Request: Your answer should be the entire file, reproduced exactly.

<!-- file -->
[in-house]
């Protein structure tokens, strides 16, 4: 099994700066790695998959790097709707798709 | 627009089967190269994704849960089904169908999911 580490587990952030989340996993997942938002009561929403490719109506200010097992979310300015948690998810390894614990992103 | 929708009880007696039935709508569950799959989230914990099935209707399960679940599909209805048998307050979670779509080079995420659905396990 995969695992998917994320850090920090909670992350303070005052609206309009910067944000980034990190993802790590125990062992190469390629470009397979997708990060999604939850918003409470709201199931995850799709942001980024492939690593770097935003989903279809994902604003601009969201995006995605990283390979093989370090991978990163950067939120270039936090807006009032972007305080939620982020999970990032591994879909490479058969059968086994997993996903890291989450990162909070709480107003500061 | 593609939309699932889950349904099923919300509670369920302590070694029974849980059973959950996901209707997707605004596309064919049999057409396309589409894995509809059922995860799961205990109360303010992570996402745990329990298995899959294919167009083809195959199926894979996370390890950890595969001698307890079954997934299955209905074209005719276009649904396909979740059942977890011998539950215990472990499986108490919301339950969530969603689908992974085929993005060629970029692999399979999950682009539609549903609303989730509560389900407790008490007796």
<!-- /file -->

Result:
[in-house]
């Protein structure tokens, strides 16, 4: 099994700066790695998959790097709707798709 | 627009089967190269994704849960089904169908999911 580490587990952030989340996993997942938002009561929403490719109506200010097992979310300015948690998810390894614990992103 | 929708009880007696039935709508569950799959989230914990099935209707399960679940599909209805048998307050979670779509080079995420659905396990 995969695992998917994320850090920090909670992350303070005052609206309009910067944000980034990190993802790590125990062992190469390629470009397979997708990060999604939850918003409470709201199931995850799709942001980024492939690593770097935003989903279809994902604003601009969201995006995605990283390979093989370090991978990163950067939120270039936090807006009032972007305080939620982020999970990032591994879909490479058969059968086994997993996903890291989450990162909070709480107003500061 | 593609939309699932889950349904099923919300509670369920302590070694029974849980059973959950996901209707997707605004596309064919049999057409396309589409894995509809059922995860799961205990109360303010992570996402745990329990298995899959294919167009083809195959199926894979996370390890950890595969001698307890079954997934299955209905074209005719276009649904396909979740059942977890011998539950215990472990499986108490919301339950969530969603689908992974085929993005060629970029692999399979999950682009539609549903609303989730509560389900407790008490007796």